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Big Data: structured and unstructured data

Marco Belmondo

written by Marco Belmondo (Chief Marketing Officer at Datrix group)

In the first Big Data years, right after Doug Laney has defined Big Data as data characterized by at least one of these three characteristics: volume, variety, and speed, most of the people focused on the first word, volume. Over the years, both in the academic world and in the industrial one, we are realizing that the true Big Data value lies in variety, as the heterogeneity of sources and formats.

In this context, practitioners talk more and more about unstructured data. The term unstructured data refers to those data that do not have a well-defined structure, in simple words, they are texts, images, videos or audio files. These data – for example documents, photos, or social network posts -, as it is easy to understand, do not have a well-defined or better standardized structure. This means that it is not possible to organize them in tabular form (as with spreadsheets).

Despite this first difficulties, there are now numerous companies that are approaching these issues and more and more startups are offering specific solutions for the analysis of texts or images. Let us try to understand in this article three fundamental points to approach the use of unstructured data: why to use them, with what technologies and with what methodologies.

Applications that can be developed with unstructured data

What are the possible use cases to be approached thanks to the use of texts or images? First of all, it is good to divide the two areas, characterized by some common challenges but also by very different technologies and techniques.

Analysis of the texts and understanding of natural language

In the world of natural language, the best-known application is certainly the chatbot. It is a solution that can reproduce a conversation in natural language. The potential of chatbots is truly numerous: in some companies they are used internally to increase the efficiency of some processes. Let’s think to ticket management, in order to support the field force or in the business relationship with IT. Furthermore, the chatbot can also play an important role in relations with the final consumer, giving the company the opportunity to be available 24 hours a day, reducing costs. In summary, there are some aspects that can be automated with very simple chatbots; however it is very difficult to create truly intelligent and autonomous chatbots in answering the most disparate questions. The tech giants are trying to do so, developing increasingly performing virtual assistants (think of Siri, Google Home, Cortana).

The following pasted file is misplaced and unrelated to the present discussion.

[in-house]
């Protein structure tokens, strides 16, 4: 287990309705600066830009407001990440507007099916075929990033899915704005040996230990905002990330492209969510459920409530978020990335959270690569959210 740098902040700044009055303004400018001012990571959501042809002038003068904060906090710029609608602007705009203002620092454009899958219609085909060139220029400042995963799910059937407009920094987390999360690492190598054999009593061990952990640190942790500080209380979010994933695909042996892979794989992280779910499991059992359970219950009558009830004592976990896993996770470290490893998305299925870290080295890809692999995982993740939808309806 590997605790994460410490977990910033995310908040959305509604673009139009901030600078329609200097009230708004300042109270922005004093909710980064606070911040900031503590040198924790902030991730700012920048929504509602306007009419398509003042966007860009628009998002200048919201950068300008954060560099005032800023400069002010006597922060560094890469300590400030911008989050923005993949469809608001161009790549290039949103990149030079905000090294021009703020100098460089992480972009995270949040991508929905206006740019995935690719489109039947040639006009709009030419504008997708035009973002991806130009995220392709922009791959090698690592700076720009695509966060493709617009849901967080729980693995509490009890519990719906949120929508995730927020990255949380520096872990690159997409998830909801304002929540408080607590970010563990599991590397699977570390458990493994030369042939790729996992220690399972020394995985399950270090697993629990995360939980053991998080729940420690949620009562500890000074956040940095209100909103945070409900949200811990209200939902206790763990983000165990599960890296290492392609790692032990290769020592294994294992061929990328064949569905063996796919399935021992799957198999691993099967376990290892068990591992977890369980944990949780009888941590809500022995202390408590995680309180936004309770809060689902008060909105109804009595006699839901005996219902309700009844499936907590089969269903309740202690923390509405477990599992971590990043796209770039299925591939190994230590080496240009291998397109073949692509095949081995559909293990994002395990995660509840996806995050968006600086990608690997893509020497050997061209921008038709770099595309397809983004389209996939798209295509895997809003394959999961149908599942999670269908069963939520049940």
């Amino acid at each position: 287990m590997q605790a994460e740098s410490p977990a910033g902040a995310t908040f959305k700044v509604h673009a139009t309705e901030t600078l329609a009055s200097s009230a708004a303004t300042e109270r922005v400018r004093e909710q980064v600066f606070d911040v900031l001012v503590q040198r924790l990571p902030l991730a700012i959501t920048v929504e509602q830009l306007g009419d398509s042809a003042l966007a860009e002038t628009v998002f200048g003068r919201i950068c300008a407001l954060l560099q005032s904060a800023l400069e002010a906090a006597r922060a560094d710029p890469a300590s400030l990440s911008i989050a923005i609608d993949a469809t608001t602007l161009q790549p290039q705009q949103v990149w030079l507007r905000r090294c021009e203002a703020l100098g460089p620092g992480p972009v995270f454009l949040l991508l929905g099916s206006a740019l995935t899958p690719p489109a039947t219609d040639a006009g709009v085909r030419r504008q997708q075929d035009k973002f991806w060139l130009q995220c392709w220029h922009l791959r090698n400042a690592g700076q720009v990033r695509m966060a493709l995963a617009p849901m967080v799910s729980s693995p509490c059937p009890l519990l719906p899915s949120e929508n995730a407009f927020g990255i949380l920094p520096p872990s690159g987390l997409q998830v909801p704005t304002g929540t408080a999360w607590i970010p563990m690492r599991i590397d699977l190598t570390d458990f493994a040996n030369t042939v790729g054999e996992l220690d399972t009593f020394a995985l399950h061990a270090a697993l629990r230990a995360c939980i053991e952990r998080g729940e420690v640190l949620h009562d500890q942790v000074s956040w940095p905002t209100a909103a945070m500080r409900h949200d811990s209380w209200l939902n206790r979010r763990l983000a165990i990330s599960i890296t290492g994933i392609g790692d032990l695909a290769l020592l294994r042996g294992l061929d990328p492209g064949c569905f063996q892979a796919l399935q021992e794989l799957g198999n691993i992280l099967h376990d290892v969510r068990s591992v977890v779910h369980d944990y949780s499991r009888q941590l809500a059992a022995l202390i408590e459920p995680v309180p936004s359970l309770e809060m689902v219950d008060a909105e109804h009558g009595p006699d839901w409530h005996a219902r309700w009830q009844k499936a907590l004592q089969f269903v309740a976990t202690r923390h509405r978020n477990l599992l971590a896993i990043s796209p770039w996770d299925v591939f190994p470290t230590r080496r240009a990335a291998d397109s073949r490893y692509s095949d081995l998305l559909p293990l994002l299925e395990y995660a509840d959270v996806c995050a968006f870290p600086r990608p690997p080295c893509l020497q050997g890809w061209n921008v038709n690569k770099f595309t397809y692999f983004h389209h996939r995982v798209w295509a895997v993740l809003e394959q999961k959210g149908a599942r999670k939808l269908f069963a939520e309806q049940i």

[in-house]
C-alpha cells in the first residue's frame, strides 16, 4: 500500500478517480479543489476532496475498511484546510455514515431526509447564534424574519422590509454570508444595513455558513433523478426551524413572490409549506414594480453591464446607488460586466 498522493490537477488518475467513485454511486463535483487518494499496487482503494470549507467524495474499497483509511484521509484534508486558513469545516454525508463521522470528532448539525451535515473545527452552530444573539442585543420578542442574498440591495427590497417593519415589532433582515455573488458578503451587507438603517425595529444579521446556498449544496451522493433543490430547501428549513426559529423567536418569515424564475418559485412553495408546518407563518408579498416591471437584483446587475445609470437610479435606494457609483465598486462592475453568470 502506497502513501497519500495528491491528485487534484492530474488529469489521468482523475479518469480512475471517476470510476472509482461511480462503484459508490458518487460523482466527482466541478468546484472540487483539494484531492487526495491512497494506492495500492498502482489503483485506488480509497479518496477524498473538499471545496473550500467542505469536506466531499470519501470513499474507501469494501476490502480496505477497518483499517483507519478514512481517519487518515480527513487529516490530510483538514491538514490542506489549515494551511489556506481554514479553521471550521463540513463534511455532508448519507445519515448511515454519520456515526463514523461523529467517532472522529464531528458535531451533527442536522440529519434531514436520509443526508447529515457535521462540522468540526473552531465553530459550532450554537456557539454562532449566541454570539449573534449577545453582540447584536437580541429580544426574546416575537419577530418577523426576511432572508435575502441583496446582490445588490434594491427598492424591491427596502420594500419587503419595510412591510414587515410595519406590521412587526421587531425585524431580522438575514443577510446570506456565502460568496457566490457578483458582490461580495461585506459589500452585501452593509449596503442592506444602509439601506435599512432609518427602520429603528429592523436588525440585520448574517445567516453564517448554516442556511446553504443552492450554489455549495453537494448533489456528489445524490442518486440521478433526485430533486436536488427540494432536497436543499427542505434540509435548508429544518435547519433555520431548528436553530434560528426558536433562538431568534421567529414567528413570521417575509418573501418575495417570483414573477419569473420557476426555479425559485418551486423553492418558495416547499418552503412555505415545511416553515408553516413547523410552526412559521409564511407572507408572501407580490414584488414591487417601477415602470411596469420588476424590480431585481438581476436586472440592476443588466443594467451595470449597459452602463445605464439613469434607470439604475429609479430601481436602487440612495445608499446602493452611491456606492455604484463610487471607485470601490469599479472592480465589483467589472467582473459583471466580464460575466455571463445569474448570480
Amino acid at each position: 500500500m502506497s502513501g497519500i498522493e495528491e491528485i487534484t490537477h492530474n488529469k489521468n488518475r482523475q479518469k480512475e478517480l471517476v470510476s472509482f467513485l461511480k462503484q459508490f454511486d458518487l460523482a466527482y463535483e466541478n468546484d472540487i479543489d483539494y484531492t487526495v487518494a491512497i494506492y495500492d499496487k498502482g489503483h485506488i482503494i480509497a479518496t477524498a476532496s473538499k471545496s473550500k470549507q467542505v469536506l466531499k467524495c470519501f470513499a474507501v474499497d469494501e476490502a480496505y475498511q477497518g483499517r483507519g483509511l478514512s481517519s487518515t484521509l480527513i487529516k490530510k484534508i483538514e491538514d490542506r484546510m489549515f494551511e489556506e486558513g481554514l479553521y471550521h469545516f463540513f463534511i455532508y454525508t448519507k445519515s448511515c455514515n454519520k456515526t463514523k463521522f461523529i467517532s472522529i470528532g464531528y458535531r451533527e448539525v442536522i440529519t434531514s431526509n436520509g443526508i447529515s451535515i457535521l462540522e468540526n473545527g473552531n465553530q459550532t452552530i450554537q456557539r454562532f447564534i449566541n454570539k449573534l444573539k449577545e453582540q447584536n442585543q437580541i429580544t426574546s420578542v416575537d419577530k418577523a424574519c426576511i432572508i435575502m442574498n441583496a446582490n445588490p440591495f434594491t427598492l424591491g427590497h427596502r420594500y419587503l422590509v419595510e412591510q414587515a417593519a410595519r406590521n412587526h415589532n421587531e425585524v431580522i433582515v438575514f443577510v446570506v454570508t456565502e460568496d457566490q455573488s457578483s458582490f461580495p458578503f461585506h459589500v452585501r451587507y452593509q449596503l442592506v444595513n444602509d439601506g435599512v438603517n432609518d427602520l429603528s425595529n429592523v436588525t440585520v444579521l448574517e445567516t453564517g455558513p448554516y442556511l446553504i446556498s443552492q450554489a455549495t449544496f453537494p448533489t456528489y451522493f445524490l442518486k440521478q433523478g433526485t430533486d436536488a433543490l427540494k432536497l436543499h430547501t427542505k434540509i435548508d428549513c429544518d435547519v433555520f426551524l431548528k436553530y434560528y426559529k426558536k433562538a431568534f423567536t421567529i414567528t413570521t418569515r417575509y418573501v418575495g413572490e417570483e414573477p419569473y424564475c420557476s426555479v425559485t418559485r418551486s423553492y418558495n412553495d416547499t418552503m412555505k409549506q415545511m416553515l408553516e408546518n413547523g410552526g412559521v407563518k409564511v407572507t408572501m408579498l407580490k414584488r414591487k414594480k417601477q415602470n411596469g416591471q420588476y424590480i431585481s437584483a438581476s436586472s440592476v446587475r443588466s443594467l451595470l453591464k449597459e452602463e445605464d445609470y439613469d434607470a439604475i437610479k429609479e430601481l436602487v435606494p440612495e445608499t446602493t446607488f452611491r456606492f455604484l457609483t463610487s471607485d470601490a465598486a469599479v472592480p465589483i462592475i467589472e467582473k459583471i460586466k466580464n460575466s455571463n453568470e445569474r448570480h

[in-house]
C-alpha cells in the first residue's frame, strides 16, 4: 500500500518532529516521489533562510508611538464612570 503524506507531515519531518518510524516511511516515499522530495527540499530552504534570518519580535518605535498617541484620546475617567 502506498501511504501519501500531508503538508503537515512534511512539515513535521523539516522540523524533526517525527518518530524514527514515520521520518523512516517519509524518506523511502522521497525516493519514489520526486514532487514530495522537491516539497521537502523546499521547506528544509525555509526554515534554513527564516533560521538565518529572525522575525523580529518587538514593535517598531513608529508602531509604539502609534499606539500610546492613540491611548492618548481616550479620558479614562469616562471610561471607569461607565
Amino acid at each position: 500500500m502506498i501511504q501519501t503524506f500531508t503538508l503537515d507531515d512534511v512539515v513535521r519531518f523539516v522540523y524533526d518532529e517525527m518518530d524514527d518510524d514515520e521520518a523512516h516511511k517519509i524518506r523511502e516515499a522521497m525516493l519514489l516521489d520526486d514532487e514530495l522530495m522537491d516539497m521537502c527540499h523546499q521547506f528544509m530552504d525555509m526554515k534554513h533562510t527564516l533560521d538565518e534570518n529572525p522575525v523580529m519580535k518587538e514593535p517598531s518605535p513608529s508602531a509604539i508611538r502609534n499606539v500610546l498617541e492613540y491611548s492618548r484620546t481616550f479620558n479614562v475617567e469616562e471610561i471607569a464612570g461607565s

In the use of unstructured data, remaining in the context of text analysis (and the use of Natural Language Processing algorithms), there is another relevant application: sentiment analysis. Those use cases can be developed to understand the company’s reputation on the web. Eventually, we can image credit scoring applications that use both alternative textual data and more traditional data sources to understand the creditworthiness of an individual or a company (Discover the Finscience applications on these issues!)

Image and video analysis

Talking about image and video analysis, first of all we can imaging security applications (let’s think of an algorithm able to recognize if a stranger break into private property!). There are numerous applications already in place both in the manufacturing and in the media field. In the first case, image analysis can be used quality control applications or to optimize warehouse management. Secondly, applications aimed at automatically extracting information from videos (we are talking about Image Captioning) or facial recognition to capture the emotion in front of an advertisement.

Other industries could benefit from the analysis of unstructured data, as well.

Using structured and non-structured data: how to be ready

Learning to extract insights from unstructured data is not easy.

First of all, it is necessary to invest in new technologies that can respond to different needs. The offer of the main technological players is increasingly made up of tools – primarily NoSQL / NewSQL databases or the data lake – that allow you to store even data that does not have a well-defined structure.

Secondly, it will be necessary to acquire specialized skills, capable of developing Natural Language Processing or Computer Vision algorithms. These algorithms, that are living a true “hype” phase, are having an impressive increase in effectiveness thanks to Machine Learning techniques.

Finally, the potential of unstructured data can only be understood in the integration with more traditional data sources (of structured format): to start this path, it is therefore necessary to address Data Integration problems. These problems are not always trivial.

To conclude, there is need for a big cultural change. The main issue is to start thinking of unstructured sources as valuable data sources and thanks to which automating some processes. In the introduction of new “smart” tools, change management actions are crucial to support end users in using these new applications.